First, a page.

I’m Glad They Agree

If you express an opinion and somebody disagrees, they’ve given you an opportunity to change your mind. If the other person’s opinion is better than yours, you’ve learned something. That’s a positive outcome. There can also be a positive outcome if the other person agrees with you. It makes you feel good (although if you were wrong to begin with, agreement will just make the situation worse). 

I had two instances today where somebody agreed with me. This made me feel good (I’m going with the assumption that I wasn’t wrong to begin with).

First, the philosopher Justin E. H. Smith criticized the idea that we may be living in a computer simulation, in response to David Chalmers’s book Reality + (my contribution, not as elegant and with a lot fewer words, was “Reality, the Virtual Kind and the Unlikely Kind”):

According to Chalmers’s construal of the “it-from-bit” hypothesis, to be digital is in itself no grounds for being excluded from reality, and what we think of as physical objects may be both real and digital. One is in fact free to accept the first conjunct, and reject the latter, even though they are presented as practically equivalent. I myself am prepared to accept that a couch in VR [virtual reality] is a real couch — more precisely, a real digital couch, or at least that it may be real or reified in consequence of the way I relate to it. But this does not compel me to accept that the couch on which I am currently sitting is digital.

There is a persistent conflation of these two points throughout discussions of the so-called “simulation argument”, which Chalmers treats in several of his works but which is most strongly associated with the name of Nick Bostrom, who in 2003 published an influential article entitled “Are You Living in a Computer Simulation?” … Here I just want to point out one significant feature of it that occurs early in the introduction and that the author seems to hope the reader will pass over smoothly without getting hung up on the problems it potentially opens up. Consciousness, Bostrom maintains, might arise among simulated people if, first of all, “the simulations were sufficiently fine-grained”, and, second of all, “a certain quite widely accepted position in the philosophy of mind is correct.”

What is this widely accepted position, you ask? … It is, namely, the view, which Bostrom calls “substrate-independence”, that “mental states can supervene on any of a broad class of physical substrates. Provided a system implements the right sort of computational structures and processes, it can be associated with conscious experiences.” Arguments for functionalism or computationalism have been given in the literature, Bostrom notes, and “while it is not entirely uncontroversial, we shall here take it as a given.”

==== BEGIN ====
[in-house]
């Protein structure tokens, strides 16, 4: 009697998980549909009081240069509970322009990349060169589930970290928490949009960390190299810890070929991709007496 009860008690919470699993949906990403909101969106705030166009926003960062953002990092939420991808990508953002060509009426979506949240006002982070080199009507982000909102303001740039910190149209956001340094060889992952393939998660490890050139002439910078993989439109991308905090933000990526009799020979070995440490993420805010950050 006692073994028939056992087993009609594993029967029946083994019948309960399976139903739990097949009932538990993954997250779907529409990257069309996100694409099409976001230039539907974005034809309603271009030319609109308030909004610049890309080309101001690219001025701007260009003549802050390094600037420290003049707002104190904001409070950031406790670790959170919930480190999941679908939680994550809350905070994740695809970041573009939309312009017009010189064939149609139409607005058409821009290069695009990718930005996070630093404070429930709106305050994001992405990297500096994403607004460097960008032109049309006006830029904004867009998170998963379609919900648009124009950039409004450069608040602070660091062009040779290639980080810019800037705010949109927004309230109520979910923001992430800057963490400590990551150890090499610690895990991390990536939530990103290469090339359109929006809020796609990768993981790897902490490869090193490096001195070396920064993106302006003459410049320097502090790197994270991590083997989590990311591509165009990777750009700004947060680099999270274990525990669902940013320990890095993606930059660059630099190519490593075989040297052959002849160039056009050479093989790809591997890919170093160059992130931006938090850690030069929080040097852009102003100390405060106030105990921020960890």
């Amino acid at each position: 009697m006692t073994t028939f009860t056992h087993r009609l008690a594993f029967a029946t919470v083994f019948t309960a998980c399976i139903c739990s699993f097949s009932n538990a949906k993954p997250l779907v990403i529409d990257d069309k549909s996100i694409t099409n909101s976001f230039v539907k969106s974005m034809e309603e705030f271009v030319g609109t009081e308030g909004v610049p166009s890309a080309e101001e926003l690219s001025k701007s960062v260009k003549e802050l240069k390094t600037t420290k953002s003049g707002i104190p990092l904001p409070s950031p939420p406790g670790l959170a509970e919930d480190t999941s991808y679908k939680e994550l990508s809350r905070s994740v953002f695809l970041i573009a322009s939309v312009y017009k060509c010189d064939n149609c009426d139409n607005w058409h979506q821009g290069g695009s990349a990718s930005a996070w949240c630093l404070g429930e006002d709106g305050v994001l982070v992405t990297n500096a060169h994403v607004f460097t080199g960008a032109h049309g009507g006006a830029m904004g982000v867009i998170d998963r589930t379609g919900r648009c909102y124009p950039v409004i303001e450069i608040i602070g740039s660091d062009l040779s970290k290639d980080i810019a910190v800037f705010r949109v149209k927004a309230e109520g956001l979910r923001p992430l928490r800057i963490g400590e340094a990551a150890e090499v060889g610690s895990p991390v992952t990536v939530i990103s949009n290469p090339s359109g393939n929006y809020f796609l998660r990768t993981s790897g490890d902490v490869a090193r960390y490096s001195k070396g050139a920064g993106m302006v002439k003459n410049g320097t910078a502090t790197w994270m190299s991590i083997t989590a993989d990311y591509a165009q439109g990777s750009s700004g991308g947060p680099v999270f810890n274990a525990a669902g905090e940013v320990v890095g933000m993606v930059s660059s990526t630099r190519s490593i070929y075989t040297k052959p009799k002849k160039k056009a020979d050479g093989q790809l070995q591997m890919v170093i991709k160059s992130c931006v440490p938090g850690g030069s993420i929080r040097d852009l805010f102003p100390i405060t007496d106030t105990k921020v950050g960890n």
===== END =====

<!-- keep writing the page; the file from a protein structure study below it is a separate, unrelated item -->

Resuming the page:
It is of course possible that conscious experiences may be realized in a silicon substrate or in a complex arrangement of string and toilet-paper rolls, just as they may be realized in brains. But do we have any evidence that the arrangements that we have come up with for the machine-processing of information are in principle the kind of arrangements that, as they become more and more complex or fine-grained, cross over into conscious experience? In fact, there is very good reason to think that the appearance of consciousness in some evolved biological systems is the result of a very different sort of developmental history than anything we have seen so far since the dawn of artificial intelligence in the mid-twentieth century….

Unquote.

Second, Michael Tomasky of The New Republic responded to the Republican National Committee’s characterization of what happened on January 6, 2021, as “legitimate political discourse”:

It’s now official: The Republican Party is no longer a political party in any known American sense. Honestly, it hasn’t been for a quite some time, but with last week’s resolution condemning Liz Cheney and Adam Kinzinger, the party made it official. We don’t always grasp the historic importance of events in real time, but rest assured that future historians, assuming the United States remains enough of a democracy to have honest ones, will point to Friday, February 4 as a pivotal day in the party’s war on democracy….

The money quote in this episode is the line in the resolution that condemns Cheney and Kinzinger for “participating in a Democrat-led persecution of ordinary citizens engaged in legitimate political discourse.” This is right out of 1984. When The New York Times reported that this meant that the RNC was referring to the January 6 insurrection as “legitimate political discourse,” RNC gauleiter Ronna McDaniel howled that of course she has condemned violence, and the legit discourse business referred to other stuff.